Tom O’Connor is a nationally known consultant, speaker and writer in the area of computerized litigation support systems. He is a New England native who graduated from The Johns Hopkins University in 1972 with a BA in Political Science. After attending law school for one year at The University of Notre Dame, Tom returned to Baltimore and undertook a career as a paralegal specializing in complex litigation.
His initial exposure to a document intensive case came several years later when he assisted several public interest firms in Boston with a class action voting rights suit brought on behalf of patients at state hospitals. Over the years he has been involved in asbestos litigation, the Keating case, the San Diego Civic Center construction litigation, California class actions against crematoriums, national breast implant litigation, tobacco litigation on behalf of the Attorney General of Texas and various phases of the Enron litigation.
Tom’s involvement with large cases led him to become familiar with dozens of various software applications for litigation support and he has both designed databases and trained legal staffs in their use on many of the cases mentioned above. This work has involved both public and private law firms of all sizes across the nation and, over the past several years, has expanded to include electronic document depositories and trial presentation systems.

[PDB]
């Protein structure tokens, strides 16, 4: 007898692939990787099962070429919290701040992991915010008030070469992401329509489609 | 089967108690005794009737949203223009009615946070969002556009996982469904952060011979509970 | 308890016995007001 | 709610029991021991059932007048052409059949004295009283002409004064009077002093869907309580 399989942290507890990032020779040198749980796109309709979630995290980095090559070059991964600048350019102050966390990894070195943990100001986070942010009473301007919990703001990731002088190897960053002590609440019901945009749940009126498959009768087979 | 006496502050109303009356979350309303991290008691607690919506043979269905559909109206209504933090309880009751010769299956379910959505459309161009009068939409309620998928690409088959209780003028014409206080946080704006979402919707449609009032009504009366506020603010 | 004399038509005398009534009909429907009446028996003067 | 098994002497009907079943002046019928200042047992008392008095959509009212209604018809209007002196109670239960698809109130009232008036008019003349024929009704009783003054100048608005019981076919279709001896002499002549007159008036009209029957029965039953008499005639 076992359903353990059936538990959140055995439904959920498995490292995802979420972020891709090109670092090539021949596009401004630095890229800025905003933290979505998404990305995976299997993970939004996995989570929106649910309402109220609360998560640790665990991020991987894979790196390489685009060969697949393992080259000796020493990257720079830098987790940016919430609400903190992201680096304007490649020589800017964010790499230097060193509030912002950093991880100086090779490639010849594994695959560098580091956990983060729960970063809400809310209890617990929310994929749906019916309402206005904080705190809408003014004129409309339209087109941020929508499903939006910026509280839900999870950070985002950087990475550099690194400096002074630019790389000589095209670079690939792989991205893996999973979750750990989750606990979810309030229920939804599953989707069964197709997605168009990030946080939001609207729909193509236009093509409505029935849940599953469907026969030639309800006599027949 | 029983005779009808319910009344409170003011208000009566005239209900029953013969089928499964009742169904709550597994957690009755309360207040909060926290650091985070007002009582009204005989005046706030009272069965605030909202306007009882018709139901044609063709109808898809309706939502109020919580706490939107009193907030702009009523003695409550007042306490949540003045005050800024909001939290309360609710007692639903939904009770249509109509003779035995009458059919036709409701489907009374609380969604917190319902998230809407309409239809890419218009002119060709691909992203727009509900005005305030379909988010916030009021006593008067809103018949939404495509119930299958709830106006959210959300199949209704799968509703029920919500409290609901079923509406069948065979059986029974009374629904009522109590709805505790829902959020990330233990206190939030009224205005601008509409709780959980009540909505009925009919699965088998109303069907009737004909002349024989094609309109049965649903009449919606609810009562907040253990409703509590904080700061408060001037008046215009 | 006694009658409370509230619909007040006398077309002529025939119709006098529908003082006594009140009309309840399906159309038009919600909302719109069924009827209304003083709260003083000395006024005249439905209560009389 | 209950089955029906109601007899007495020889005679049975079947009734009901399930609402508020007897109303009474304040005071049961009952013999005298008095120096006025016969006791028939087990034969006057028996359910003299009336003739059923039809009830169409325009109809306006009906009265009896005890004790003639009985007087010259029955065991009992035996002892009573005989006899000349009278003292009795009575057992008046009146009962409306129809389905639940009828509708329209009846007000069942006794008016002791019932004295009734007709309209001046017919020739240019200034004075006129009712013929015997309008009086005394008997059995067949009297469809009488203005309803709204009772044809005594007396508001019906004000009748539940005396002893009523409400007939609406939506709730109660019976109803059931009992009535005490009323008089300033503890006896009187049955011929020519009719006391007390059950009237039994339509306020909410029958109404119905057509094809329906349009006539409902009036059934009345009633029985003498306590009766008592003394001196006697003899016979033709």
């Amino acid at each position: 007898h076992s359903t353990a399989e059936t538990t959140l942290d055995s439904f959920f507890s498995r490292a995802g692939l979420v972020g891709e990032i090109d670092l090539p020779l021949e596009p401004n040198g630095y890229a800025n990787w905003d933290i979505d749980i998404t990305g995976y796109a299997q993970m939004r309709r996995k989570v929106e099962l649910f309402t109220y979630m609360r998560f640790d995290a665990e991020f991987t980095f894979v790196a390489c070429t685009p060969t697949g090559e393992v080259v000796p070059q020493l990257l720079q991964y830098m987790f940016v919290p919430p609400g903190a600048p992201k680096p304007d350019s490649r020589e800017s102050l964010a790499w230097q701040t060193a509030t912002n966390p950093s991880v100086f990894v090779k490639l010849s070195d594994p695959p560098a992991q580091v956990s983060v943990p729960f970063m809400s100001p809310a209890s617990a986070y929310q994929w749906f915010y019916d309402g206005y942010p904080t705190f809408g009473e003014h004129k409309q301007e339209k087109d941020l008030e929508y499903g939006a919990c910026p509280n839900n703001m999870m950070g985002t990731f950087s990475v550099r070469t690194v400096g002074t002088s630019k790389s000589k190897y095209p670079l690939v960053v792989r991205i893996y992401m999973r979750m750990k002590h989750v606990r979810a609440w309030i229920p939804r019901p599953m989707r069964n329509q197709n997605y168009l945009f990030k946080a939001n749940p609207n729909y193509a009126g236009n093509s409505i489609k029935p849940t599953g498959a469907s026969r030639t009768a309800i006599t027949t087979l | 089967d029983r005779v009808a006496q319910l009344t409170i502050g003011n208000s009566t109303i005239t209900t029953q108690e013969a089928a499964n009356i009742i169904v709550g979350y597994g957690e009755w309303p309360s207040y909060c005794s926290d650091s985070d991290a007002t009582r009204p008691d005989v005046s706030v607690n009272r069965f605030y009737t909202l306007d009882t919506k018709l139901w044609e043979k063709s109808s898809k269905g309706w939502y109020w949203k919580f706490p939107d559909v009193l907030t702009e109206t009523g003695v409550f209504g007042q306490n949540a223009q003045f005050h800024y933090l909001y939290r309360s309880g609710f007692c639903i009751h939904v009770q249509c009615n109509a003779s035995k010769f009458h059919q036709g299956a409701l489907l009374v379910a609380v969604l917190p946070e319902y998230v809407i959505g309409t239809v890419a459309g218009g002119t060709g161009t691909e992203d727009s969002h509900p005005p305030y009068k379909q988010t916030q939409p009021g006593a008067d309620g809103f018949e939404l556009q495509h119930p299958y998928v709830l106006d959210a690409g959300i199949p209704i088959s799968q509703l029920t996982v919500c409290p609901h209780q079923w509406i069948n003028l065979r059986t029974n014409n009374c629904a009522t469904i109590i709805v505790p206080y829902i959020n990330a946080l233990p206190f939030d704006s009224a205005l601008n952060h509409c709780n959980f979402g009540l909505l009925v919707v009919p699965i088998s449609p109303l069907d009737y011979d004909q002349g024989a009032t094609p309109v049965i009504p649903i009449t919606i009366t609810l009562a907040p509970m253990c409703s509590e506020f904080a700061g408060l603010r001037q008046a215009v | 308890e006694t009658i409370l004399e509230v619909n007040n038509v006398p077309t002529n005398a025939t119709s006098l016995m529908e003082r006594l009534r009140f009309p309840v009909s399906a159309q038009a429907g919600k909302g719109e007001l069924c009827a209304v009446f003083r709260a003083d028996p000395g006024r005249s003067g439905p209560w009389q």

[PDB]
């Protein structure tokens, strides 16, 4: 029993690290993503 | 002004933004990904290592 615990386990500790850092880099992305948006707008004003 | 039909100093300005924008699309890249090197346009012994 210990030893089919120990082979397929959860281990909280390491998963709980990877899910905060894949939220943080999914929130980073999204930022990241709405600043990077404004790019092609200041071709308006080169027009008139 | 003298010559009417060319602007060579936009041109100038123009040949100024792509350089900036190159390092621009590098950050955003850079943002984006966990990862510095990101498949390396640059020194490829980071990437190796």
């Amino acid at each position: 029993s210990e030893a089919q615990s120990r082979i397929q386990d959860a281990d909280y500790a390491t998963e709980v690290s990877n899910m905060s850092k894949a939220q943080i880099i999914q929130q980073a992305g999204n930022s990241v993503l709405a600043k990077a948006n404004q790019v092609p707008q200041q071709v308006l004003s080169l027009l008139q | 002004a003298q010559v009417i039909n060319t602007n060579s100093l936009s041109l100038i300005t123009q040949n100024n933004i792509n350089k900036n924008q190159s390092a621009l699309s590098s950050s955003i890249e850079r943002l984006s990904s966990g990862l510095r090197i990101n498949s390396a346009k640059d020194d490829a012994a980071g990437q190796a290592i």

A frequent lecturer on the subject of legal technology, Tom has been on the faculty of numerous national CLE providers and is also a member of the advisory board of the national LegalTech conferences. A prolific writer on the subject, with articles in numerous legal publications as well as being the Editor of several legal newsletters, Tom is also the author of The Automated Law Firm, a guide to computer systems and software published by Aspen Law & Business, now in its fourth edition and The Lawyers Guide to Summation, published by the ABA.
Sometime over the past 15 years, Tom also found time to return to law school and acquire a J.D. He currently resides in the Puget Sound area with his eighteen year old son, Seamus. They hope someday to have their own float in the Krewe of Tucks Mardi Gras parade in which they ride every year, down the Mississippi down in New Orleans.